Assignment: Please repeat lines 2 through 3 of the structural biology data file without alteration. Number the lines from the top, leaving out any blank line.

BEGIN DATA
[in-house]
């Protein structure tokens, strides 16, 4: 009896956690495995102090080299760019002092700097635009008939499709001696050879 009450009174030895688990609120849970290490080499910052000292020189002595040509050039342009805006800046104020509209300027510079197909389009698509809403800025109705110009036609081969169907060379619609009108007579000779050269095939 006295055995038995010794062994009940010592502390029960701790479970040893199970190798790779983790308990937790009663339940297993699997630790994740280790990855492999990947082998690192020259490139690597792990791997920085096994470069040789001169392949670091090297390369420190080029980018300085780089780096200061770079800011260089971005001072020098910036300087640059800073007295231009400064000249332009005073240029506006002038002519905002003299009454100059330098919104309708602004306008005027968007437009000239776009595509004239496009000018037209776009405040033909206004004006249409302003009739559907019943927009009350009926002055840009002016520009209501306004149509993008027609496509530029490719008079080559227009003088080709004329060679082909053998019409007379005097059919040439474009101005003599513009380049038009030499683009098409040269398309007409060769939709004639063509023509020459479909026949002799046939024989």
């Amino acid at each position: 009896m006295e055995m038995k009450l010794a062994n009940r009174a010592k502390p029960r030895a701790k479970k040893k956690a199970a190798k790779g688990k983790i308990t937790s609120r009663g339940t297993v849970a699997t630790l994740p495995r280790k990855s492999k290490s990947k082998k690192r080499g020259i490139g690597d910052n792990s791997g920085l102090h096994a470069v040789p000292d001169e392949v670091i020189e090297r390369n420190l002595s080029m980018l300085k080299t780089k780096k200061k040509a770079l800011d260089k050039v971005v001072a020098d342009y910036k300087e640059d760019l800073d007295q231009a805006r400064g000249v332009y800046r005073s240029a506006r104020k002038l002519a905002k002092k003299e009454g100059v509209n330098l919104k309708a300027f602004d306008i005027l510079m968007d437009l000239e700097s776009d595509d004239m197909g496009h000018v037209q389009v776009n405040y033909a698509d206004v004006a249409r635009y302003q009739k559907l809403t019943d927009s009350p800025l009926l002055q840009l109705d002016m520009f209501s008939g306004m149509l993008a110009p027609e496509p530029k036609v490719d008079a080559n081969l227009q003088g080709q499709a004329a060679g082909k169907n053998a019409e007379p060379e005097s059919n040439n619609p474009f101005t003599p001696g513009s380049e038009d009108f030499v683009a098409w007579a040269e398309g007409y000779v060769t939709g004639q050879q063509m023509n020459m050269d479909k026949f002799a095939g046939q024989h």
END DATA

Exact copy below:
């Protein structure tokens, strides 16, 4: 009896956690495995102090080299760019002092700097635009008939499709001696050879 009450009174030895688990609120849970290490080499910052000292020189002595040509050039342009805006800046104020509209300027510079197909389009698509809403800025109705110009036609081969169907060379619609009108007579000779050269095939 006295055995038995010794062994009940010592502390029960701790479970040893199970190798790779983790308990937790009663339940297993699997630790994740280790990855492999990947082998690192020259490139690597792990791997920085096994470069040789001169392949670091090297390369420190080029980018300085780089780096200061770079800011260089971005001072020098910036300087640059800073007295231009400064000249332009005073240029506006002038002519905002003299009454100059330098919104309708602004306008005027968007437009000239776009595509004239496009000018037209776009405040033909206004004006249409302003009739559907019943927009009350009926002055840009002016520009209501306004149509993008027609496509530029490719008079080559227009003088080709004329060679082909053998019409007379005097059919040439474009101005003599513009380049038009030499683009098409040269398309007409060769939709004639063509023509020459479909026949002799046939024989």
């Amino acid at each position: 009896m006295e055995m038995k009450l010794a062994n009940r009174a010592k502390p029960r030895a701790k479970k040893k956690a199970a190798k790779g688990k983790i308990t937790s609120r009663g339940t297993v849970a699997t630790l994740p495995r280790k990855s492999k290490s990947k082998k690192r080499g020259i490139g690597d910052n792990s791997g920085l102090h096994a470069v040789p000292d001169e392949v670091i020189e090297r390369n420190l002595s080029m980018l300085k080299t780089k780096k200061k040509a770079l800011d260089k050039v971005v001072a020098d342009y910036k300087e640059d760019l800073d007295q231009a805006r400064g000249v332009y800046r005073s240029a506006r104020k002038l002519a905002k002092k003299e009454g100059v509209n330098l919104k309708a300027f602004d306008i005027l510079m968007d437009l000239e700097s776009d595509d004239m197909g496009h000018v037209q389009v776009n405040y033909a698509d206004v004006a249409r635009y302003q009739k559907l809403t019943d927009s009350p800025l009926l002055q840009l109705d002016m520009f209501s008939g306004m149509l993008a110009p027609e496509p530029k036609v490719d008079a080559n081969l227009q003088g080709q499709a004329a060679g082909k169907n053998a019409e007379p060379e005097s059919n040439n619609p474009f101005t003599p001696g513009s380049e038009d009108f030499v683009a098409w007579a040269e398309g007409y000779v060769t939709g004639q050879q063509m023509n020459m050269d479909k026949f002799a095939g046939q024989h």